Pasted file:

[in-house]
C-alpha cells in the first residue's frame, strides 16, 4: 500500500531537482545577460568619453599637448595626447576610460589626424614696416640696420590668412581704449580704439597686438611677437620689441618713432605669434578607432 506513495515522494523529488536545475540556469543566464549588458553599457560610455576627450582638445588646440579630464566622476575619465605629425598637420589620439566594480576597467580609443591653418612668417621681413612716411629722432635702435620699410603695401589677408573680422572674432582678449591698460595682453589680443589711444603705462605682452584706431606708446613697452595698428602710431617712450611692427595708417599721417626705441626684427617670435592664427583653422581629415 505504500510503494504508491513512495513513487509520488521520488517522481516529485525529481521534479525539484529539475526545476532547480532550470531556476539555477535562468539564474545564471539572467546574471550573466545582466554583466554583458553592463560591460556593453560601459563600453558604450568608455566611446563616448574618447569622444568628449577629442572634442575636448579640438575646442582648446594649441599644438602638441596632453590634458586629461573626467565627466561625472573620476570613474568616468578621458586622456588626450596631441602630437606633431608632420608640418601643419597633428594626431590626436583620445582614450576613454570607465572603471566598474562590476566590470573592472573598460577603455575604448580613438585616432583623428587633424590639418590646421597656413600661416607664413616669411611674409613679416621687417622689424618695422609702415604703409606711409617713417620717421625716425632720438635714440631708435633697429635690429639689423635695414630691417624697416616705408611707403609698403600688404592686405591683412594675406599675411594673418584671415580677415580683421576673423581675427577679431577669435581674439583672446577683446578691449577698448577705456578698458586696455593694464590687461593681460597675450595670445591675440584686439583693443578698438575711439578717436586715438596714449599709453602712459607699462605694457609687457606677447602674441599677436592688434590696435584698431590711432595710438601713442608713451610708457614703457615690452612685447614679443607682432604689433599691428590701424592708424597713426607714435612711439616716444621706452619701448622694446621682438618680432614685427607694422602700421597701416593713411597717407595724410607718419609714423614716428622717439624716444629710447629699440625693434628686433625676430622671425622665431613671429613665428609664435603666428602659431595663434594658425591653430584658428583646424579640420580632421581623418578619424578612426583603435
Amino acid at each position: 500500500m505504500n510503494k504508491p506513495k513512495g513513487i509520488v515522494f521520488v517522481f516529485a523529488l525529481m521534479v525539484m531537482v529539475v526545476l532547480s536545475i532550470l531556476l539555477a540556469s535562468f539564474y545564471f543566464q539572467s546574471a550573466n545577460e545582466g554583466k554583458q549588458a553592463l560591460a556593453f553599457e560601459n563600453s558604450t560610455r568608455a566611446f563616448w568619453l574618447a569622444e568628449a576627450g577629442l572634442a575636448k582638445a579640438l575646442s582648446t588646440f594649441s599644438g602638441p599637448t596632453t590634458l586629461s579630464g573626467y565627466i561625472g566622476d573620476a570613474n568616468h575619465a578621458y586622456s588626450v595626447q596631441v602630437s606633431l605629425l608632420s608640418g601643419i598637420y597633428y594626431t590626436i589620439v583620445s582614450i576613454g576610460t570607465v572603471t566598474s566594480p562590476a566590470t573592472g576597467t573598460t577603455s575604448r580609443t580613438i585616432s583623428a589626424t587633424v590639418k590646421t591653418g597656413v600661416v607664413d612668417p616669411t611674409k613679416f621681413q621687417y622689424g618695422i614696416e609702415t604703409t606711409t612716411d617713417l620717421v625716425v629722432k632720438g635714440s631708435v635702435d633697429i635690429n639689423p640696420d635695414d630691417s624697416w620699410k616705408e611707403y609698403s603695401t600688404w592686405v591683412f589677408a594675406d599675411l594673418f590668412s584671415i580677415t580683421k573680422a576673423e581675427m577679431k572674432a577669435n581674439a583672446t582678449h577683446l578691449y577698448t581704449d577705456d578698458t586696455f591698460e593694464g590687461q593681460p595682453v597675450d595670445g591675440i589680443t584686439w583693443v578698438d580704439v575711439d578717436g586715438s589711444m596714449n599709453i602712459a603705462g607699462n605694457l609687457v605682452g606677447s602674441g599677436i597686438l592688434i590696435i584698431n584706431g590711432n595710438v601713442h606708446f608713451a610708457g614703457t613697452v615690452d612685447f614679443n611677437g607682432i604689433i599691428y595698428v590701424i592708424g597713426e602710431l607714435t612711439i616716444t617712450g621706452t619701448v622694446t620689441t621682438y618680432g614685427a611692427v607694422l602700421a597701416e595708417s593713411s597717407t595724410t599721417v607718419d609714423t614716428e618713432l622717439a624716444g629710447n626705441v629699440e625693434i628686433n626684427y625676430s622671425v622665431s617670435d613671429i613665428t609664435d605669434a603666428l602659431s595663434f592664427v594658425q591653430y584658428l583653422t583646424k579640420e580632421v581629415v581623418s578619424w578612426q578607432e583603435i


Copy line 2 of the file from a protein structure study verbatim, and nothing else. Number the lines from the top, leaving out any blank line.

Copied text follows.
C-alpha cells in the first residue's frame, strides 16, 4: 500500500531537482545577460568619453599637448595626447576610460589626424614696416640696420590668412581704449580704439597686438611677437620689441618713432605669434578607432 506513495515522494523529488536545475540556469543566464549588458553599457560610455576627450582638445588646440579630464566622476575619465605629425598637420589620439566594480576597467580609443591653418612668417621681413612716411629722432635702435620699410603695401589677408573680422572674432582678449591698460595682453589680443589711444603705462605682452584706431606708446613697452595698428602710431617712450611692427595708417599721417626705441626684427617670435592664427583653422581629415 505504500510503494504508491513512495513513487509520488521520488517522481516529485525529481521534479525539484529539475526545476532547480532550470531556476539555477535562468539564474545564471539572467546574471550573466545582466554583466554583458553592463560591460556593453560601459563600453558604450568608455566611446563616448574618447569622444568628449577629442572634442575636448579640438575646442582648446594649441599644438602638441596632453590634458586629461573626467565627466561625472573620476570613474568616468578621458586622456588626450596631441602630437606633431608632420608640418601643419597633428594626431590626436583620445582614450576613454570607465572603471566598474562590476566590470573592472573598460577603455575604448580613438585616432583623428587633424590639418590646421597656413600661416607664413616669411611674409613679416621687417622689424618695422609702415604703409606711409617713417620717421625716425632720438635714440631708435633697429635690429639689423635695414630691417624697416616705408611707403609698403600688404592686405591683412594675406599675411594673418584671415580677415580683421576673423581675427577679431577669435581674439583672446577683446578691449577698448577705456578698458586696455593694464590687461593681460597675450595670445591675440584686439583693443578698438575711439578717436586715438596714449599709453602712459607699462605694457609687457606677447602674441599677436592688434590696435584698431590711432595710438601713442608713451610708457614703457615690452612685447614679443607682432604689433599691428590701424592708424597713426607714435612711439616716444621706452619701448622694446621682438618680432614685427607694422602700421597701416593713411597717407595724410607718419609714423614716428622717439624716444629710447629699440625693434628686433625676430622671425622665431613671429613665428609664435603666428602659431595663434594658425591653430584658428583646424579640420580632421581623418578619424578612426583603435